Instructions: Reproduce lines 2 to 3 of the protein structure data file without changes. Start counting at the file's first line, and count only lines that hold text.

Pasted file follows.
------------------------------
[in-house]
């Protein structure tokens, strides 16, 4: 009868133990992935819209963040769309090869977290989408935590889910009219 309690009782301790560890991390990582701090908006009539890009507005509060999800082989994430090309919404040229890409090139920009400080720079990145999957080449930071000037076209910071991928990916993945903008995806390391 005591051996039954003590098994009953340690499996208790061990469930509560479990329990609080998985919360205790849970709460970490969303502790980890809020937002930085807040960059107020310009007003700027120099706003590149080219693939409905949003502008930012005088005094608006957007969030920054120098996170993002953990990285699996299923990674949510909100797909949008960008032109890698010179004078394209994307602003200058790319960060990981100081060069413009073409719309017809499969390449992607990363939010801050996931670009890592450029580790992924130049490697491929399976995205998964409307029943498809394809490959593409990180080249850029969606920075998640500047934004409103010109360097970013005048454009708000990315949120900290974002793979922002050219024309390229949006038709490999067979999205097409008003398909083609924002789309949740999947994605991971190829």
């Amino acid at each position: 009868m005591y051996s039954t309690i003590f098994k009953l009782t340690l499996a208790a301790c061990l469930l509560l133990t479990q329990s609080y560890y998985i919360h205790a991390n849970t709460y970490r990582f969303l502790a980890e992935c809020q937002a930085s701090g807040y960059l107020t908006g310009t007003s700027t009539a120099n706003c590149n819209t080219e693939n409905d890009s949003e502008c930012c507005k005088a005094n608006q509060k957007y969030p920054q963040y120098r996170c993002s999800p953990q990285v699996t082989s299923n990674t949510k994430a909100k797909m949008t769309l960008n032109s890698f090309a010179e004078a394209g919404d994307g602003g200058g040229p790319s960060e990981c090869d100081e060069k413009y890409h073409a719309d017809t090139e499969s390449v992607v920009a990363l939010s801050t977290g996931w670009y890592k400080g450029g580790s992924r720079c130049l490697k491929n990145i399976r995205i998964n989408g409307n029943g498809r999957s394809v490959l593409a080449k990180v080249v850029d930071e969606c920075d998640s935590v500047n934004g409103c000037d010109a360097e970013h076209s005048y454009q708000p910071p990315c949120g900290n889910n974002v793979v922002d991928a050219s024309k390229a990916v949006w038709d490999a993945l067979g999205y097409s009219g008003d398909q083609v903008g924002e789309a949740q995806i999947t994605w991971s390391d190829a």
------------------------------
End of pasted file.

């Protein structure tokens, strides 16, 4: 009868133990992935819209963040769309090869977290989408935590889910009219 309690009782301790560890991390990582701090908006009539890009507005509060999800082989994430090309919404040229890409090139920009400080720079990145999957080449930071000037076209910071991928990916993945903008995806390391 005591051996039954003590098994009953340690499996208790061990469930509560479990329990609080998985919360205790849970709460970490969303502790980890809020937002930085807040960059107020310009007003700027120099706003590149080219693939409905949003502008930012005088005094608006957007969030920054120098996170993002953990990285699996299923990674949510909100797909949008960008032109890698010179004078394209994307602003200058790319960060990981100081060069413009073409719309017809499969390449992607990363939010801050996931670009890592450029580790992924130049490697491929399976995205998964409307029943498809394809490959593409990180080249850029969606920075998640500047934004409103010109360097970013005048454009708000990315949120900290974002793979922002050219024309390229949006038709490999067979999205097409008003398909083609924002789309949740999947994605991971190829």
């Amino acid at each position: 009868m005591y051996s039954t309690i003590f098994k009953l009782t340690l499996a208790a301790c061990l469930l509560l133990t479990q329990s609080y560890y998985i919360h205790a991390n849970t709460y970490r990582f969303l502790a980890e992935c809020q937002a930085s701090g807040y960059l107020t908006g310009t007003s700027t009539a120099n706003c590149n819209t080219e693939n409905d890009s949003e502008c930012c507005k005088a005094n608006q509060k957007y969030p920054q963040y120098r996170c993002s999800p953990q990285v699996t082989s299923n990674t949510k994430a909100k797909m949008t769309l960008n032109s890698f090309a010179e004078a394209g919404d994307g602003g200058g040229p790319s960060e990981c090869d100081e060069k413009y890409h073409a719309d017809t090139e499969s390449v992607v920009a990363l939010s801050t977290g996931w670009y890592k400080g450029g580790s992924r720079c130049l490697k491929n990145i399976r995205i998964n989408g409307n029943g498809r999957s394809v490959l593409a080449k990180v080249v850029d930071e969606c920075d998640s935590v500047n934004g409103c000037d010109a360097e970013h076209s005048y454009q708000p910071p990315c949120g900290n889910n974002v793979v922002d991928a050219s024309k390229a990916v949006w038709d490999a993945l067979g999205y097409s009219g008003d398909q083609v903008g924002e789309a949740q995806i999947t994605w991971s390391d190829a």